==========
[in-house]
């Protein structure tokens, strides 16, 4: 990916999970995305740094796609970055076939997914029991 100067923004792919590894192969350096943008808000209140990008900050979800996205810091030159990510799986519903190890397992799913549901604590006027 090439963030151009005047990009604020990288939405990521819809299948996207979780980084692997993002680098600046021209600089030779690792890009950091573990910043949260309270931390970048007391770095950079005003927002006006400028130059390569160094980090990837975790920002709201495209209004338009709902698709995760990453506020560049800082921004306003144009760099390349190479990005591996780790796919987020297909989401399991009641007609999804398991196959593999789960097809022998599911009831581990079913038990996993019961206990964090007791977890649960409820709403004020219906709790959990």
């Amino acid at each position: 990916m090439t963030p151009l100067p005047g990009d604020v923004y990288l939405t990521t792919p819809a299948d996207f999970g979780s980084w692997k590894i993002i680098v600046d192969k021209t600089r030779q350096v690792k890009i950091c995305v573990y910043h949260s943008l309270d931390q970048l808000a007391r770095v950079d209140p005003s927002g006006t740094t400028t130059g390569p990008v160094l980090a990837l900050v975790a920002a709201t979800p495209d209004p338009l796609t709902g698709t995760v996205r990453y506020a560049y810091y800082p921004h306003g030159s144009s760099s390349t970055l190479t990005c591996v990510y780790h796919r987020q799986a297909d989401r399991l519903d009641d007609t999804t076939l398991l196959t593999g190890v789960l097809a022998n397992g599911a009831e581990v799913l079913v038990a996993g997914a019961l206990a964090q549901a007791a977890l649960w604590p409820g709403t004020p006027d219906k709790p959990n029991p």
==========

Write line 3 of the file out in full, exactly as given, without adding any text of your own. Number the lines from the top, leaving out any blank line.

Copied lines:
């Amino acid at each position: 990916m090439t963030p151009l100067p005047g990009d604020v923004y990288l939405t990521t792919p819809a299948d996207f999970g979780s980084w692997k590894i993002i680098v600046d192969k021209t600089r030779q350096v690792k890009i950091c995305v573990y910043h949260s943008l309270d931390q970048l808000a007391r770095v950079d209140p005003s927002g006006t740094t400028t130059g390569p990008v160094l980090a990837l900050v975790a920002a709201t979800p495209d209004p338009l796609t709902g698709t995760v996205r990453y506020a560049y810091y800082p921004h306003g030159s144009s760099s390349t970055l190479t990005c591996v990510y780790h796919r987020q799986a297909d989401r399991l519903d009641d007609t999804t076939l398991l196959t593999g190890v789960l097809a022998n397992g599911a009831e581990v799913l079913v038990a996993g997914a019961l206990a964090q549901a007791a977890l649960w604590p409820g709403t004020p006027d219906k709790p959990n029991p």